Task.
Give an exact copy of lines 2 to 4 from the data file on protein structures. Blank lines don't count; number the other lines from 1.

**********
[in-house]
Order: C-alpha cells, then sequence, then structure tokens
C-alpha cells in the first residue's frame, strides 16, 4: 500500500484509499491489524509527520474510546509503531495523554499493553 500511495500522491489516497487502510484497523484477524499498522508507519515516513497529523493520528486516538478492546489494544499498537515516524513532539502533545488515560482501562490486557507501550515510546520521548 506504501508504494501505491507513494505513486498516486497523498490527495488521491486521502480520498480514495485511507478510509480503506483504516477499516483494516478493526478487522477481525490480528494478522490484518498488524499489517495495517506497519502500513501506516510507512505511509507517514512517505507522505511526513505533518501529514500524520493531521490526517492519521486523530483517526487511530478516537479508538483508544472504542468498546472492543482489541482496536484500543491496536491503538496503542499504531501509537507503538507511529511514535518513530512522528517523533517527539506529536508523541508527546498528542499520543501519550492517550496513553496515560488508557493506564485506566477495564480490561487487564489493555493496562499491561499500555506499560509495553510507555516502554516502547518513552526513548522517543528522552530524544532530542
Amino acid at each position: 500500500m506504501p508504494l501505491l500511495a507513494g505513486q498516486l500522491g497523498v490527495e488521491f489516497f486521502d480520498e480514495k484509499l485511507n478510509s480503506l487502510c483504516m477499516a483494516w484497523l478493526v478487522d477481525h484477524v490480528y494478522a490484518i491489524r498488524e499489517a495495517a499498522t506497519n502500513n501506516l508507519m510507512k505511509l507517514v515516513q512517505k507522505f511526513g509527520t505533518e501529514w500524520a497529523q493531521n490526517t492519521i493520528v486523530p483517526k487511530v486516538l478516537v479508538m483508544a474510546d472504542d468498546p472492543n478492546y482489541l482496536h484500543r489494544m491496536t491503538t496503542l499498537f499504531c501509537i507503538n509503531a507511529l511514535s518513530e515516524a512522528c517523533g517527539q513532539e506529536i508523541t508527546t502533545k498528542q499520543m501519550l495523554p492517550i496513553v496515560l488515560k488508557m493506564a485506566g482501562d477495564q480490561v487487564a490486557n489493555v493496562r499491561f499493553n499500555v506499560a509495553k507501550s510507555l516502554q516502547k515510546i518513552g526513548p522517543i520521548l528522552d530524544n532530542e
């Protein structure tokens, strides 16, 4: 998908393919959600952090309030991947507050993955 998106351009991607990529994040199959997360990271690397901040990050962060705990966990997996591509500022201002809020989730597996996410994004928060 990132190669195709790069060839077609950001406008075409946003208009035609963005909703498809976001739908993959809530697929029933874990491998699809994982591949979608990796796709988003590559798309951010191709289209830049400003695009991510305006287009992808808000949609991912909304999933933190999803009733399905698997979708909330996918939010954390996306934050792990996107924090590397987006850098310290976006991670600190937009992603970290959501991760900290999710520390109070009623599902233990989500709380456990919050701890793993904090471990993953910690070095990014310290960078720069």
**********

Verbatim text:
Order: C-alpha cells, then sequence, then structure tokens
C-alpha cells in the first residue's frame, strides 16, 4: 500500500484509499491489524509527520474510546509503531495523554499493553 500511495500522491489516497487502510484497523484477524499498522508507519515516513497529523493520528486516538478492546489494544499498537515516524513532539502533545488515560482501562490486557507501550515510546520521548 506504501508504494501505491507513494505513486498516486497523498490527495488521491486521502480520498480514495485511507478510509480503506483504516477499516483494516478493526478487522477481525490480528494478522490484518498488524499489517495495517506497519502500513501506516510507512505511509507517514512517505507522505511526513505533518501529514500524520493531521490526517492519521486523530483517526487511530478516537479508538483508544472504542468498546472492543482489541482496536484500543491496536491503538496503542499504531501509537507503538507511529511514535518513530512522528517523533517527539506529536508523541508527546498528542499520543501519550492517550496513553496515560488508557493506564485506566477495564480490561487487564489493555493496562499491561499500555506499560509495553510507555516502554516502547518513552526513548522517543528522552530524544532530542
Amino acid at each position: 500500500m506504501p508504494l501505491l500511495a507513494g505513486q498516486l500522491g497523498v490527495e488521491f489516497f486521502d480520498e480514495k484509499l485511507n478510509s480503506l487502510c483504516m477499516a483494516w484497523l478493526v478487522d477481525h484477524v490480528y494478522a490484518i491489524r498488524e499489517a495495517a499498522t506497519n502500513n501506516l508507519m510507512k505511509l507517514v515516513q512517505k507522505f511526513g509527520t505533518e501529514w500524520a497529523q493531521n490526517t492519521i493520528v486523530p483517526k487511530v486516538l478516537v479508538m483508544a474510546d472504542d468498546p472492543n478492546y482489541l482496536h484500543r489494544m491496536t491503538t496503542l499498537f499504531c501509537i507503538n509503531a507511529l511514535s518513530e515516524a512522528c517523533g517527539q513532539e506529536i508523541t508527546t502533545k498528542q499520543m501519550l495523554p492517550i496513553v496515560l488515560k488508557m493506564a485506566g482501562d477495564q480490561v487487564a490486557n489493555v493496562r499491561f499493553n499500555v506499560a509495553k507501550s510507555l516502554q516502547k515510546i518513552g526513548p522517543i520521548l528522552d530524544n532530542e